Archive - News Article
April 5th, 2011
A high-profile, emotionally charged murder case is about to enter the sentencing phase, where a young manâs future will be decided for his alleged role in the death of a relative.
After a month-long trial, Bishop resident Edward Keller, Jr. was found guilty of second-degree murder by an Inyo County jury on Friday.
Keller was charged with killing his 29-year-old cousin, James Eugene Williams, at a party on Thanksgiving Day 2009. Attorney Thomas Hardy acted as Kellerâs public defender and Joel Samuels prosecuted the case for the District Attorneyâs Office.
Mary Roper may have retired from public service in January, but her presence will be felt in the county seat for decades to come, thanks to the planting of a tree in her honor last week.
Former colleagues and friends gathered on the lawn of the historic Inyo County Courthouse Friday to plant a young Colorado Spruce in recognition of the retired county clerk-recorderâs many years of service to Inyo and its citizens.
County officials are working to positively identify three different sets of human remains found in remote areas of southeast Inyo County over the past five months.
Assistant Coroner Jeff Mullenhour has been collaborating with local and out-of-the area forensics experts to match DNA and dental records of the remains to missing persons reports.
Mullenhour is investigating a set of bones located in the Anvil Springs Canyon area, believed to belong to one of four missing German tourists who disappeared in Death Valley in 1996.
Inyo County will get its first taste of a craft beer festival this spring.
Bishop will play host to its first microbrew festival Friday, May 6 and Saturday, May 7 in conjunction with the annual Bishop Home Show and Laws Railroad Museum Choo Choo Swap Meet.
Bishop Mikro Bier Fest organizers are currently looking for local residents and businesses who would like to volunteer or sponsor the event.
Currently, event organizer Britta Wichers is working with the Bishop Area Chamber of Commerce and Manor Market to attract more breweries and out-of-the-area residents who follow trade beer events.
A routine traffic stop Monday on U.S. 395 near Manzanar led to the arrest of two Southern California residents on suspicion of trafficking methamphetamine through Inyo County on their way to Carson City.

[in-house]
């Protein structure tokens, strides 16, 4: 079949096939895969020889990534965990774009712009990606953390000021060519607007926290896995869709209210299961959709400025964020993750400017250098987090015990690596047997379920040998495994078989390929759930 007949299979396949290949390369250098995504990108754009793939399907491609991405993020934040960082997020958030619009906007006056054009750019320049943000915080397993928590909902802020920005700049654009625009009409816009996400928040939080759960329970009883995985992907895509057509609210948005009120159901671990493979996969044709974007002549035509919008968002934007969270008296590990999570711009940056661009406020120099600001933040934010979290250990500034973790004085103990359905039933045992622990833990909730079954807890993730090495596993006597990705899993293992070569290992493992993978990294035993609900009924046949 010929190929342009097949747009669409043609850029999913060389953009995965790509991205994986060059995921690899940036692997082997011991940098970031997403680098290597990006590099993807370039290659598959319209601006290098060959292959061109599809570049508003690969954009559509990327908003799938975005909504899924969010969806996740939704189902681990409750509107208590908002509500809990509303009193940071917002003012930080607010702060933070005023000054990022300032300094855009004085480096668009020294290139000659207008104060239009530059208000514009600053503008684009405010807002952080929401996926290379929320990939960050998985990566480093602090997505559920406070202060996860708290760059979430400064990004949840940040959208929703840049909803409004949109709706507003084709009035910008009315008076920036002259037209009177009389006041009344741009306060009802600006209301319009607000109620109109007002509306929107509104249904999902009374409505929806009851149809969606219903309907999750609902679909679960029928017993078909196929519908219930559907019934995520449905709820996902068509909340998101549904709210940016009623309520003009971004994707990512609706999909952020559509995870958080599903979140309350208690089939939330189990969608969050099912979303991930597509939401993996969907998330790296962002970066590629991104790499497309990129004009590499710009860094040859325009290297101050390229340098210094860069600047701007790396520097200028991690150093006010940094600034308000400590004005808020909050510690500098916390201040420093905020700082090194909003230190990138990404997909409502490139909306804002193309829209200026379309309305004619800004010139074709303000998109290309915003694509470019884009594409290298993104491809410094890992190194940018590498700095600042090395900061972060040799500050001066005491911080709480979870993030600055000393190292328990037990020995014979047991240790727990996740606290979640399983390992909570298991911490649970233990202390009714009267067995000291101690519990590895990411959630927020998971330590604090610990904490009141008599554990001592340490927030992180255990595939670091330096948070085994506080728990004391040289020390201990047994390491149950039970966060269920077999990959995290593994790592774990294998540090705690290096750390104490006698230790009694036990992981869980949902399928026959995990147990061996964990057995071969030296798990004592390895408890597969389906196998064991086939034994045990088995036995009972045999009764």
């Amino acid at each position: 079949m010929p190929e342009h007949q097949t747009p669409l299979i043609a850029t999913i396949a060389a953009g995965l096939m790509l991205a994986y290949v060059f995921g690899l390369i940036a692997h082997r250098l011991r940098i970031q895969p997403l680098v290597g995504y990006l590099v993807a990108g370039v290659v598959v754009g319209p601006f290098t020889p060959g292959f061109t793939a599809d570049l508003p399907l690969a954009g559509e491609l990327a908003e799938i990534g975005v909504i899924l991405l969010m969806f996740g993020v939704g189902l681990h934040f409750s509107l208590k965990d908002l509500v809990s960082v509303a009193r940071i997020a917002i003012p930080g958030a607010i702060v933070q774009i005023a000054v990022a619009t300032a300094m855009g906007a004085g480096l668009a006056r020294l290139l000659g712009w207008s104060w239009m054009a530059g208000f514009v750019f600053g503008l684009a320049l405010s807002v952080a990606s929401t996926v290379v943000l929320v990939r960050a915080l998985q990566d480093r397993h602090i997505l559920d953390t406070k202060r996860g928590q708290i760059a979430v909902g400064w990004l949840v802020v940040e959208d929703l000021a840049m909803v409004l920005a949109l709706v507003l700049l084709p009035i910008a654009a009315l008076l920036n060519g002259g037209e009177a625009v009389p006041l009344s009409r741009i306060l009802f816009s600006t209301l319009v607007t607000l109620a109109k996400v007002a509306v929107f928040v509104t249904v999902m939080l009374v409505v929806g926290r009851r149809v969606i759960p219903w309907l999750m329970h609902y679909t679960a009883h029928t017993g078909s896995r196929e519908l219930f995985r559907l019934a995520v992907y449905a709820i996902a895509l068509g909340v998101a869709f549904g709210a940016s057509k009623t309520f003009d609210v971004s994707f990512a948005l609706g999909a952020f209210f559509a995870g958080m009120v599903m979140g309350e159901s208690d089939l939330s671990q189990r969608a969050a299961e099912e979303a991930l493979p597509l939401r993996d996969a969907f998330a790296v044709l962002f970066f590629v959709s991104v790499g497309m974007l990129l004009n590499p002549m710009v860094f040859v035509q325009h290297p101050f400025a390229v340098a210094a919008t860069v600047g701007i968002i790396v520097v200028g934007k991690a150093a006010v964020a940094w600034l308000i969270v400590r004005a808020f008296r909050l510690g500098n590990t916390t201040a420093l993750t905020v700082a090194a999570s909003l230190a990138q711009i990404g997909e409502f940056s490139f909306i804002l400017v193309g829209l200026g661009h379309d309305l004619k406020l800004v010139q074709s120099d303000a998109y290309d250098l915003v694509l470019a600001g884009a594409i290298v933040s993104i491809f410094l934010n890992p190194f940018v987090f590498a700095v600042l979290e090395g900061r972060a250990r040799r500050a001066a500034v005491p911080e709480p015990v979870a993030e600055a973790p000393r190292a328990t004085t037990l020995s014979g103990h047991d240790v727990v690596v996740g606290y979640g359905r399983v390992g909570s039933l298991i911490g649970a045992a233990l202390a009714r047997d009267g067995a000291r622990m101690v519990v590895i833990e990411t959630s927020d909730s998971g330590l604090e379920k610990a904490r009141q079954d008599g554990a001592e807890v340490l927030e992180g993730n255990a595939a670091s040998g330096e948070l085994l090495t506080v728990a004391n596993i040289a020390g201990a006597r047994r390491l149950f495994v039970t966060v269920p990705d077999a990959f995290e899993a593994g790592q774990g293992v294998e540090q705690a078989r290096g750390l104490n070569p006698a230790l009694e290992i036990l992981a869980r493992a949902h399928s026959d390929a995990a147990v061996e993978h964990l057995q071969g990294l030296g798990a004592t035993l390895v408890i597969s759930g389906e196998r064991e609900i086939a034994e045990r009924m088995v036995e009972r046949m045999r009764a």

According to the Inyo County Sheriffâs Department, California Highway Patrol officers clocked Victoria Wood, 38, and her passenger Joseph Navetta, 41, both of the Long Beach area, traveling in excess of 100 miles per hour in a silver Jaguar sedan at about 7 a.m. Monday.
Itâs that time of year in the Golden State when legislators argue about how to divvy up dwindling revenues against the wall of a multi-billion dollar deficit.
While legislators propose to raise or lower taxes, schools must still prepare budgets.
Volunteer numbers for the Inyo County Mentor Program continue to rise thanks to efforts by Inyo County Health and Human Services to raise awareness of local youth in need of guidance from older role models.
Health and Human Services is planning an appreciation dinner for the five adult volunteers who are working with or training to work with local youth. The county is also asking anyone who would like to volunteer with the program to sign up for the program.
Local men and woman who have devoted themselves to caring for one of the Eastern Sierraâs most precious landscapes have been recognized by the Sierra Business Council with a 2011 Vision Award.
Announced earlier this month, the Sierra Vision Award is being accepted by the Alabama Hills Stewardship Program as both a validation of the groupâs blood, sweat and tears and a source of inspiration as they continue their efforts to preserve and protect the public lands west of Lone Pine.
âShow Big Pine home is where the heart is,â Sherri Newman of Jakeâs Saloon said in a press release announcing its own benefit fundraiser for victims of the Center Fire. âThe time is now to show our support at home. Bring it in, bring it big, bring it for Big Pine.â
Relief efforts for victims of the blaze continue to be organized, locally and throughout the state. There are fundraisers and clean-ups of all sorts planned for the days and weeks ahead.
With more high winds forecast this week, firefighters remain in Big Pine monitoring the burn area left by the Center Fire that destroyed 19 homes on Friday.
CalFire investigators are also on scene, assessing damages, the path of destruction and the blazeâs point of origin near the Bernasconi Education Center as they determine a cause.
âThe fire was called at 100 percent contained at 18:00 (6 p.m.) Sunday, but we still have resources on scene mopping up and looking for hot spots,â said CalFire Battalion Chief Mike Smith.